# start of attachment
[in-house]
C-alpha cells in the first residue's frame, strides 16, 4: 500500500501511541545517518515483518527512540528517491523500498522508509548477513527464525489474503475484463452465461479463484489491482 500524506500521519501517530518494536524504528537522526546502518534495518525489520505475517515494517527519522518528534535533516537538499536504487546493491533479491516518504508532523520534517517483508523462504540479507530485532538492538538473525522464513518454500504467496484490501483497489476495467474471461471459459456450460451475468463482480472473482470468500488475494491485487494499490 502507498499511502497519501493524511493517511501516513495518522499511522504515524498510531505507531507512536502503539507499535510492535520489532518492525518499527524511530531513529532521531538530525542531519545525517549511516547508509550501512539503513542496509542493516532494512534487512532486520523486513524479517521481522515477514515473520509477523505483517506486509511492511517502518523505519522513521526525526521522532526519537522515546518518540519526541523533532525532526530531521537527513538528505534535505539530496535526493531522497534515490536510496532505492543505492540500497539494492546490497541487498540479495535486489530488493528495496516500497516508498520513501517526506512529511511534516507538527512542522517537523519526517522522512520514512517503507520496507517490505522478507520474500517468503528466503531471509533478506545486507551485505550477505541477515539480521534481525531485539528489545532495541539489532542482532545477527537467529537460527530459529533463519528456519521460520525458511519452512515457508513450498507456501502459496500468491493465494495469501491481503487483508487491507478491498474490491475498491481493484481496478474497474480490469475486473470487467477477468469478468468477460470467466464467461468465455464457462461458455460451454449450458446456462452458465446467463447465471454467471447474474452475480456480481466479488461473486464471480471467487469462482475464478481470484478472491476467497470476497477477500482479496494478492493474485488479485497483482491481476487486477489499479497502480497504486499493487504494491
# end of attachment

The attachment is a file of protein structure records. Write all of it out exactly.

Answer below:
[in-house]
C-alpha cells in the first residue's frame, strides 16, 4: 500500500501511541545517518515483518527512540528517491523500498522508509548477513527464525489474503475484463452465461479463484489491482 500524506500521519501517530518494536524504528537522526546502518534495518525489520505475517515494517527519522518528534535533516537538499536504487546493491533479491516518504508532523520534517517483508523462504540479507530485532538492538538473525522464513518454500504467496484490501483497489476495467474471461471459459456450460451475468463482480472473482470468500488475494491485487494499490 502507498499511502497519501493524511493517511501516513495518522499511522504515524498510531505507531507512536502503539507499535510492535520489532518492525518499527524511530531513529532521531538530525542531519545525517549511516547508509550501512539503513542496509542493516532494512534487512532486520523486513524479517521481522515477514515473520509477523505483517506486509511492511517502518523505519522513521526525526521522532526519537522515546518518540519526541523533532525532526530531521537527513538528505534535505539530496535526493531522497534515490536510496532505492543505492540500497539494492546490497541487498540479495535486489530488493528495496516500497516508498520513501517526506512529511511534516507538527512542522517537523519526517522522512520514512517503507520496507517490505522478507520474500517468503528466503531471509533478506545486507551485505550477505541477515539480521534481525531485539528489545532495541539489532542482532545477527537467529537460527530459529533463519528456519521460520525458511519452512515457508513450498507456501502459496500468491493465494495469501491481503487483508487491507478491498474490491475498491481493484481496478474497474480490469475486473470487467477477468469478468468477460470467466464467461468465455464457462461458455460451454449450458446456462452458465446467463447465471454467471447474474452475480456480481466479488461473486464471480471467487469462482475464478481470484478472491476467497470476497477477500482479496494478492493474485488479485497483482491481476487486477489499479497502480497504486499493487504494491